Dianne Garyantes, Communication and Journalism [PDF] During my first two semesters teachingCOM 215 (Computer-Assisted Reporting), I found a vast difference in students’ skills and comfort levels with regard to interpreting quantitative data and using Excel to perform needed calculations and represent data effectively.  I need to ensure, without losing the interest of the better-prepared students, that all students learn these skills, and I must also help students effectively connect means with ends.  How can I revise my syllabus and techniques so that students not only learn Excel, but also understand the meaning behind the numbers in a given story and  convey their significance to a broad audience?

Ilene Goldberg, Business Policy/Law [PowerPoint Presentation] In this core course for junior Business majors, many students don’t know how the legal system works, and are unfamiliar with legal terminology. I value the benefits of collaborative groupwork as a tool for both proactive learning and peer-teaching. However, the results have been mixed. How can I revise the structure and focus of my group research/presentation assignment to 1) help students do a better job of identifying and synthesizing key findings in the literature, 2) improve the value of presentations to the audience, 3)use class time more efficiently, 4) mitigate the “slacker” problem?

Stephanie Golski, Psychology [Word Document] PSY 335/335L is an advanced seminar/lab course for majors, but neither students nor I have been making the most of the seminar format. I want to apply Walvoord’s principles of assignment-centeredness so that I can (a) appropriately reward extra effort by some students and constructively assess merely adequate effort by others and (b) increase professionalism (exposure to primary sources, presentation and summary skills, self-identification of interest areas, application of content knowledge to real-world problems).

Stephanie Golski, Psychology [BCCC PowerPoint]

Alex Grushow, Chemistry [Word Document]; Alex Grushow, Chemistry [PowerPoint Presentation] Since much of what students learn in this class is a foundation for later work, I tend to focus on whether or not the students can “do the work.” The thinking is that if they can “do” a chemistry problem, they must understand the concept behind it. However, there have been a number of recent findings in the literature to indicate that this may not be true in many cases. So my question is “How can I test (assess) the depth of a student’s understanding of chemical concepts using some form of chemical problem solving?”

Wendy Heath, Psychology [PDF] A central goal of PSY 303: Research Methods in Social Psychology is to teach students to prepare research reports according to APA conventions; as part of this process they are required to design and conduct social experiments, collect and analyze data, and interpret results. However, their reviews of the pertinent literature that must be included are often incomprehensible. How can I help my students practice writing literature reports that reflect their understanding of the research and their ability to write reports using accepted practices in the discipline?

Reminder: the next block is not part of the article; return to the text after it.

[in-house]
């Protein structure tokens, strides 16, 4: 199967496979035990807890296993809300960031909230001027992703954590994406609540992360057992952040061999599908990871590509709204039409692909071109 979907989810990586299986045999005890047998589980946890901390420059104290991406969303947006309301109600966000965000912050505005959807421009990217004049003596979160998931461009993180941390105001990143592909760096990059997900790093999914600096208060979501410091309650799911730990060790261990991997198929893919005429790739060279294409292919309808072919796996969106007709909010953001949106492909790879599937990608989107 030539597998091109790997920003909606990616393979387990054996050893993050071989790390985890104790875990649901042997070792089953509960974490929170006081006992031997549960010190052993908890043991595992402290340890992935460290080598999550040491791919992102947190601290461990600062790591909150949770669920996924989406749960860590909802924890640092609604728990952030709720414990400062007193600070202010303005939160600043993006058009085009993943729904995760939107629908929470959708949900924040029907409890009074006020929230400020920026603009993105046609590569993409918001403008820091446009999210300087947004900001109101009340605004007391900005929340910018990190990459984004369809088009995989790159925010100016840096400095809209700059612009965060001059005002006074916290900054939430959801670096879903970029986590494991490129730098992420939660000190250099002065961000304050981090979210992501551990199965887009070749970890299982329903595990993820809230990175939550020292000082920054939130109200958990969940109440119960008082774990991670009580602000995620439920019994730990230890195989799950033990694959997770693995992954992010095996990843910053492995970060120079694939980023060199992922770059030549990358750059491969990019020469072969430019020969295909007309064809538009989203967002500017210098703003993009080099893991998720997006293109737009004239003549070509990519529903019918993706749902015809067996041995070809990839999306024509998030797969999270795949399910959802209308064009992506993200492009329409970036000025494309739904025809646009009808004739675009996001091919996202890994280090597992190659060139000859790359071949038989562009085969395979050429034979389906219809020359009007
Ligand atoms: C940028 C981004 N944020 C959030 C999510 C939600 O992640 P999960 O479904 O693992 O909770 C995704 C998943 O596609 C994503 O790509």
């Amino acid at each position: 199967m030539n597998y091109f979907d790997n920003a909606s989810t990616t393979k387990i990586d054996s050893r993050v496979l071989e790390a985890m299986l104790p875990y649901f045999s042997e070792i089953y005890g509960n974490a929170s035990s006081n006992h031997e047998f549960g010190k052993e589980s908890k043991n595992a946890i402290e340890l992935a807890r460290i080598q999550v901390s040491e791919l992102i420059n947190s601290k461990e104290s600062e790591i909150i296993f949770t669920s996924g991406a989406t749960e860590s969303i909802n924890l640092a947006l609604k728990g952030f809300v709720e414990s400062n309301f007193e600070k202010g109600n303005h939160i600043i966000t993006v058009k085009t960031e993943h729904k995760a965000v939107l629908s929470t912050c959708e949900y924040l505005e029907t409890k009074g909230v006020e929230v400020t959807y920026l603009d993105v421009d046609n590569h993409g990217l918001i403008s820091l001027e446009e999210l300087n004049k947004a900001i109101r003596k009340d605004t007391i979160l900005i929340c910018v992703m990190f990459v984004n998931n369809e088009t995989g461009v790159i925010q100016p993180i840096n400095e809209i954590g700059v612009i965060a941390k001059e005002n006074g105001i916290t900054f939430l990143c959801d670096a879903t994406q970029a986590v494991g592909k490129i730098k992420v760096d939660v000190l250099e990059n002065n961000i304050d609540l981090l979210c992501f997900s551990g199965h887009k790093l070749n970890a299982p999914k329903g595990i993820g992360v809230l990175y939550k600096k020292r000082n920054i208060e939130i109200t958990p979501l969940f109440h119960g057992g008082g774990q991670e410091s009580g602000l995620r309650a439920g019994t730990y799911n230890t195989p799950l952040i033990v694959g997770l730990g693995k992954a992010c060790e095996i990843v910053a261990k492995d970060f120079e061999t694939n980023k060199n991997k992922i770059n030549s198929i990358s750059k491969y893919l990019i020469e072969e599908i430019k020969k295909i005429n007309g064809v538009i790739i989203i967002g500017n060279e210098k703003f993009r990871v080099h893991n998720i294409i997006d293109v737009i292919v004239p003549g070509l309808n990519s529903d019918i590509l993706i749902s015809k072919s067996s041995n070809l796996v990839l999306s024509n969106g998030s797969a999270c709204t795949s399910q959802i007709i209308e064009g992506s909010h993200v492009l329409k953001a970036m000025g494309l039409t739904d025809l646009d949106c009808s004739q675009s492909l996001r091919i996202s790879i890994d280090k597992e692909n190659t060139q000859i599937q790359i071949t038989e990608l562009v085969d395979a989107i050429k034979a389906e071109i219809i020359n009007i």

Brea Heidelberg, Arts Administration [PDF] For my time in BRIDGE I decided to take on the Professional Development Series within the Arts Administration Program, a series of three courses required for all arts administration majors. I realized early in the process that I could not focus on only one course because the series is intended to act as a unit to prepare students for successful entry into the workforce upon graduation. How could I best select and sequence topics and align them with the overall goals of the program: To help provide students with the knowledge and skills to actively manage their own professional development and understand how the field of arts administration is progressing?

Sigfredo Hernandez, Marketing [Word Document, Visual Metaphor] In the target class, student teams are asked to translate their synthesis of marketing principles into a visual metaphor that represents conceptual relationships and to present it to the class at the end of can I identify the key learning difficulties that students encounter while working in this project and develop strategies to help them overcome such difficulties?

Sigfredo Hernandez, Marketing [Word Document: Team Learning] How can I use Michaelsen's model of instructional sequencing for cooperative learning to give students more practice in concept application and problem-solving in my Marketing Principles class?

Peter Hester, Undergraduate Education [PowerPoint Presentation] My Education course, ELD 376, has been a major requirement for three distinct populations of teachers-in-training:

  • junior-level elementary education majors (w/ any CLAES second major)